Genesis Breyer P-Orridge: Try to Altar Everything at the Rubin Museum
March 11 to August 1, 2016
150 West 17th Street (at 7th Avenue)
New York, 212 620 5000
If one were interested in having a transformative experience through visual means, one may very well find oneself at the Rubin Museum, which houses several pieces of Himalayan art created for that exact purpose. Writing about the Rubin’s collection in the book Worlds of Transformation (1999), Robert F. Thurman states that “we can engage this extraordinary art as a vehicle of enlightenment. […] We can reach out of the planet and allow sacred and aesthetic objects such as these to lift us up into their exquisite, transcendental yet sensual visionary, transformative realms.” And it is nothing short of providence that an exhibition by renegade artist, occultist, and pandrogynous icon Genesis Breyer P-Orridge, “Try to Altar Everything,” finds itself in this context. (Breyer P-Orridge identifies as a third gender and is typically referred to as “h/er” or “s/he.”) H/er work in this show includes new pieces made in Nepal for this show, earlier work courtesy of Invisible Exports, site-specific installation made by participating visitors and staff under the guidance of Breyer P-Orridge, as well as a series of live performances.
Since the early 1970s, Breyer P-Orridge has been exercising h/er polymath powers in the fields of experimental music, performance, poetry, magic, documentary, body modification, and more. S/he’s best known for h/er music-and-performance projects, such as COUM Transmissions, Psychic TV, and Throbbing Gristle. Being interested in so many forms of art and expression, and working in a non-linear, multivalent manner opens up a breadth and depth of possibility in h/er investigations. The philosopher Herbert Marcuse once said, “One-dimensional man is the product of one-dimensional society,” and he’s right. Breyer P-Orridge’s multi-dimensional person, just like h/er work, has always revolved around collaboration, synthesis, and multichannel appropriation, making rich and complex work. H/er interpersonal and layered method of operating is a rebellion against one-dimensionality.
The title of this show is also twofold, playing on the homonyms “alter” (to change, transform) and “altar” (a pedestal for religious objects or ceremonies). In order to demonstrate a method of questioning the way we perceive ordinary, everyday things and transfigure them through religious sacrifice, Breyer P-Orridge invited the public to bring small objects to the museum in exchange for a Psychic Cross pendant (the logo of Breyer P-Orridge’s Psychic TV group). S/he ordains the objects as devotional relics, installing them in windowed containers. The donations vary greatly: hotel keys, pins, photographs, ribbons, toys, spoons, etc. The top floor of the museum dedicated solely to this show, and throughout the room many of the small objects, in metal-and-Plexiglas canisters, are conglomerated onto separate panels, serving as partitions for the other works in the show, while creating a sense of unity throughout the entire space. Every element in this project can be seen as a microcosm that contains the entirety of the installation as a whole. The groupings of these objects seem to be serving as a formal way to accent the idea that few can be many, the mundane can be holy, male can be female; and further still, that these divides can be disintegrated altogether, as Breyer P-Orridge has done personally.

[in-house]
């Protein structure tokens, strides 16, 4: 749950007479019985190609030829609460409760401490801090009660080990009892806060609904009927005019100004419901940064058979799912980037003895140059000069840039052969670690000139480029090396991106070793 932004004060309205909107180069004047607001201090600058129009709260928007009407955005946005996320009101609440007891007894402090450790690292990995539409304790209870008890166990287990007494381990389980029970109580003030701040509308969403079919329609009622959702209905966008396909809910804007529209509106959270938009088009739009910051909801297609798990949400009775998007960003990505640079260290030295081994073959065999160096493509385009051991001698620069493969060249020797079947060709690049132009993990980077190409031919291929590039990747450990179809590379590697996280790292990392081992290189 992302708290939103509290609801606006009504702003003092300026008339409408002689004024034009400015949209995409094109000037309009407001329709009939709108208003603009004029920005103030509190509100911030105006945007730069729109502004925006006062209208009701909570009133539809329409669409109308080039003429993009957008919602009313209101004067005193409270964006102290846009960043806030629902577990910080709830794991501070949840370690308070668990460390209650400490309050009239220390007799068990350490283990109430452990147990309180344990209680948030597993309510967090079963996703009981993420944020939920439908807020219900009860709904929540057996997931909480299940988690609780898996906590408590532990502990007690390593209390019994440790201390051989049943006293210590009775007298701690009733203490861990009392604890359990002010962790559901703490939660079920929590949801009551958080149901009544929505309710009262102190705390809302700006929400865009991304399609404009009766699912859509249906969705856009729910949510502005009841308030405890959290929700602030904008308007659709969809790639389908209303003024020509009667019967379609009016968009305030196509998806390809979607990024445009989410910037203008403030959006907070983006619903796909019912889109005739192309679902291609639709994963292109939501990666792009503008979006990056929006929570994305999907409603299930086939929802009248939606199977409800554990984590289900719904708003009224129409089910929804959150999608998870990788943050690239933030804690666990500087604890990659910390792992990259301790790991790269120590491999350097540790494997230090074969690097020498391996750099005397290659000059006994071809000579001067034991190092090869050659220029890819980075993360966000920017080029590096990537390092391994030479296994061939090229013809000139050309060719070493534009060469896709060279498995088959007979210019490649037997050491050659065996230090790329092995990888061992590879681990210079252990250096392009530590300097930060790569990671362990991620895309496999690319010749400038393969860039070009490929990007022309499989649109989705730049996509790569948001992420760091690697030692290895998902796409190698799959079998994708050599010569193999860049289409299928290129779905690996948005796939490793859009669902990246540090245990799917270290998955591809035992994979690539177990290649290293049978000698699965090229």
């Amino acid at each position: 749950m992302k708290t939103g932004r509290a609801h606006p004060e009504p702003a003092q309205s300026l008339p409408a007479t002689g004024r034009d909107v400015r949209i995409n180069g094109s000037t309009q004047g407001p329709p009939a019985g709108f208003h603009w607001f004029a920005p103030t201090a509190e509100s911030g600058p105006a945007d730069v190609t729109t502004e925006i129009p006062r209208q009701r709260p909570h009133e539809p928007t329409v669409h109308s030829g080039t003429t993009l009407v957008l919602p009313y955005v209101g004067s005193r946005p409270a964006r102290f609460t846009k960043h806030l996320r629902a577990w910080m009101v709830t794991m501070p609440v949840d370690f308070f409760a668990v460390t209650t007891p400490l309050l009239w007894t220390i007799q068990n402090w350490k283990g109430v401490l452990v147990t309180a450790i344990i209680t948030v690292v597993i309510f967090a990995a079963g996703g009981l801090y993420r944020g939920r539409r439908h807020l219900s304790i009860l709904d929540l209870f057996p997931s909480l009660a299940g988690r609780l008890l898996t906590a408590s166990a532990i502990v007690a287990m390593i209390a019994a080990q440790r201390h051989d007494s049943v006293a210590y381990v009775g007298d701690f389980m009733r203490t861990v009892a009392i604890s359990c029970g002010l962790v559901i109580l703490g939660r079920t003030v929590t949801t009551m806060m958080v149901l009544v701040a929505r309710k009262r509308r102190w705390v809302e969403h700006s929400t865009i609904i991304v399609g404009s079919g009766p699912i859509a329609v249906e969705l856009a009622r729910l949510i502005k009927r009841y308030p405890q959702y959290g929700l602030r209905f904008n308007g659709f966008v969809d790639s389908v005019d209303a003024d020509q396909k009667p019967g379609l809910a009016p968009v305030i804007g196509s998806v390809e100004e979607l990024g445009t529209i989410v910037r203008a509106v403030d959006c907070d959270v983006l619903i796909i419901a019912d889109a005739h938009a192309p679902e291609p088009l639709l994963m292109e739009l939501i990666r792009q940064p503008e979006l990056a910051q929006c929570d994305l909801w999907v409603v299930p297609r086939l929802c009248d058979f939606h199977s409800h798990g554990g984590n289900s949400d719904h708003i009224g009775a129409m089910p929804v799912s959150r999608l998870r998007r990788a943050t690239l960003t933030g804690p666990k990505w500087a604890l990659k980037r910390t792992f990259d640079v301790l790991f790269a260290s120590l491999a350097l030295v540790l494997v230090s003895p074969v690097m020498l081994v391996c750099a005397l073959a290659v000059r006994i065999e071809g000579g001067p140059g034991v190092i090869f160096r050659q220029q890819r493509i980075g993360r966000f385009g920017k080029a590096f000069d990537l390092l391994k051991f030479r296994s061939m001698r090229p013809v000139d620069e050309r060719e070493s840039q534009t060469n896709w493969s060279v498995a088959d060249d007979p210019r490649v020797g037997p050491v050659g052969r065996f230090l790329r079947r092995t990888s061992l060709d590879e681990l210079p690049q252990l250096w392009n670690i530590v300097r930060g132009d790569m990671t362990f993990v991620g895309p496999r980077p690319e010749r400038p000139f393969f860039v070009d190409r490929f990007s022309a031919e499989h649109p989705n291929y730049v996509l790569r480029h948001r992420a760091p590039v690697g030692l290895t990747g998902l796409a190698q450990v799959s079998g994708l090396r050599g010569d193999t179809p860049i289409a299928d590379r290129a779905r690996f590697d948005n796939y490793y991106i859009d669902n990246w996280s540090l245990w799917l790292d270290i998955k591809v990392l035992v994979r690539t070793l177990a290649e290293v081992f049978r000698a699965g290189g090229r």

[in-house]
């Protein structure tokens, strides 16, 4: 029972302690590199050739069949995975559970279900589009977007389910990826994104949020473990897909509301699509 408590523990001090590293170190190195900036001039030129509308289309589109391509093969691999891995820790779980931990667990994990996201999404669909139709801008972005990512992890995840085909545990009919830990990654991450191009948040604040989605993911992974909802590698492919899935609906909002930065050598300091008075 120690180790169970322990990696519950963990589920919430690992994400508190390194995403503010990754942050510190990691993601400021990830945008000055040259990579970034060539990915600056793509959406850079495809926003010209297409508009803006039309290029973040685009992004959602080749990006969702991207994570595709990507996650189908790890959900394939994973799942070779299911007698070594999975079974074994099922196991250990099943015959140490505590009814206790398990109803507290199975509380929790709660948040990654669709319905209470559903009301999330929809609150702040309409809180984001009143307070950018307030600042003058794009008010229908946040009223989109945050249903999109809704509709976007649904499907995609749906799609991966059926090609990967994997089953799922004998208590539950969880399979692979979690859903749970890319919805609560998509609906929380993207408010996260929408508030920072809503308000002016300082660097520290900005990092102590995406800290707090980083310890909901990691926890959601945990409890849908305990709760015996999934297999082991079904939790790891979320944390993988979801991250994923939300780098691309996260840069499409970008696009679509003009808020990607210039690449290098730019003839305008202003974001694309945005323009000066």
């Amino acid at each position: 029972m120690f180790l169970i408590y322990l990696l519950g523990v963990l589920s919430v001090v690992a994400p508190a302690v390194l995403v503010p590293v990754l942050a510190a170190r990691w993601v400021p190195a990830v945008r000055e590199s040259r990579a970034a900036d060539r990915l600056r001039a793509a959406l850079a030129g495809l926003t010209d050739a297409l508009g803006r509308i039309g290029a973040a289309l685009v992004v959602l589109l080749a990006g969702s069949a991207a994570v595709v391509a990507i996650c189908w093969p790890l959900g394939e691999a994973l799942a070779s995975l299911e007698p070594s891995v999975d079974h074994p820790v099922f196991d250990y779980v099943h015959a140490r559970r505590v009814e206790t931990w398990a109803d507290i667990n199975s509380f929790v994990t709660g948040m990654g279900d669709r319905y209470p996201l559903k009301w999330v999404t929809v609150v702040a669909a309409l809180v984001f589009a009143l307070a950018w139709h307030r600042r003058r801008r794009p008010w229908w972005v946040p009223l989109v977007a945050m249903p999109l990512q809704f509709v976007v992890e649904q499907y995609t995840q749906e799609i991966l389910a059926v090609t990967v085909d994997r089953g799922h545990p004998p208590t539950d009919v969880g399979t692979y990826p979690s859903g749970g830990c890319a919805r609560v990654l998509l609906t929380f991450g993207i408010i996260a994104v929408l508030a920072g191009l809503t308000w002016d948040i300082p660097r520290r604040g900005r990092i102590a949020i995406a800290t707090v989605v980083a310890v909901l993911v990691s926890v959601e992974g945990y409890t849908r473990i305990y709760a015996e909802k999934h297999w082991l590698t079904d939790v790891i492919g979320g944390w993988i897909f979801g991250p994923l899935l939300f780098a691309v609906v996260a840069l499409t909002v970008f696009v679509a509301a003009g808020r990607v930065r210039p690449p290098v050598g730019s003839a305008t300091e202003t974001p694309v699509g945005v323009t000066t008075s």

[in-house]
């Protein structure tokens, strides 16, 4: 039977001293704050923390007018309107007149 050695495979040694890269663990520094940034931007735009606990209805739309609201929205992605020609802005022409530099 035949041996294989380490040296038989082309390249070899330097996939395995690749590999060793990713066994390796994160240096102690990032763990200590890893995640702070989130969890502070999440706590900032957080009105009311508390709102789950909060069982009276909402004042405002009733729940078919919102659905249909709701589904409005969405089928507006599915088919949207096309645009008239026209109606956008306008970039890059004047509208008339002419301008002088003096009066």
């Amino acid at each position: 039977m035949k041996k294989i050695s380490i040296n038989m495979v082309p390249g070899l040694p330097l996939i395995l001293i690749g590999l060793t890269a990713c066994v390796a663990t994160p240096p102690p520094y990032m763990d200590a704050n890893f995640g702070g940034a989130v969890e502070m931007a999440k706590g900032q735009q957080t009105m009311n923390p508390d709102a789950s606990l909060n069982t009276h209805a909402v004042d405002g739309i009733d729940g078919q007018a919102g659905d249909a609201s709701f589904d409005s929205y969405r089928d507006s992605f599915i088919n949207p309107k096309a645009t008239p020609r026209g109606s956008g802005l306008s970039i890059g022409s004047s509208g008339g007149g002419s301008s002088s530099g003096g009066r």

One of the most moving pieces in the show, Touching of the Hands (2016), is a detailed bronze casting of Breyer P-Orridge’s right hand and arm in a clasping gesture, which the viewer is encouraged to touch. The intimacy transposed through the arm is accomplished through the gentle, inviting gesture and the ability to physically engage with the sculpture. The label explains, “The title refers to a remark made by artist and mystic Brion Gysin to Breyer P-Orridge that true wisdom can only be passed on by the ‘touching of the hands.’ […] S/he intends that the bronze will wear down over time through visitors’ touch.” Some viewers reported “getting the chills” interacting with this piece, perhaps reminded of moments of prayer or meditation where another’s touch seemed to generate a profound excitation, or even conjure a supernatural entity.
One of the earlier works in this exhibition, Blood Bunny (1997–2007), is a life-sized wooden sculpture of a rabbit, covered dried blood let from Breyer P-Orridge and h/er late partner, Lady Jaye, who died in 2007. On its head is laid a ponytail lock of Lady Jaye’s hair, bound with a scrunchie, possibly taken post-mortem. Breyer P-Orridge and Lady Jaye nicknamed one another “bunny,” and the totem serves as a symbol for the third gender literally embodied in their surgical transformation into near mirror images of one another. In making the sculpture, they ceremoniously injected themselves with the dissociative anesthetic drug ketamine in order to aid in the suspension of their physical awareness and unify in sanguineous sanctification. This act, to a certain degree absurd, sustains the paradoxical nature of Breyer P-Orridge’s work. Of course the artists cannot expel their spirits and synthesize into a third entity, such as a bunny. But at the same time they can. Is this not the undying question of art? Is something “art” because one ordains it as such, or is there a factual criteria we can hold it to?
The intensity Breyer P-Orridge brings to many media (sculpture, installation, sound, poetry, etc.) in one exhibition is a remarkable display of an ever-probing mind. S/he is abundantly generous in sharing h/er process and discoveries and for that, we may thank h/er for showing us how to yoke belief to practice and alter our perception of everything.print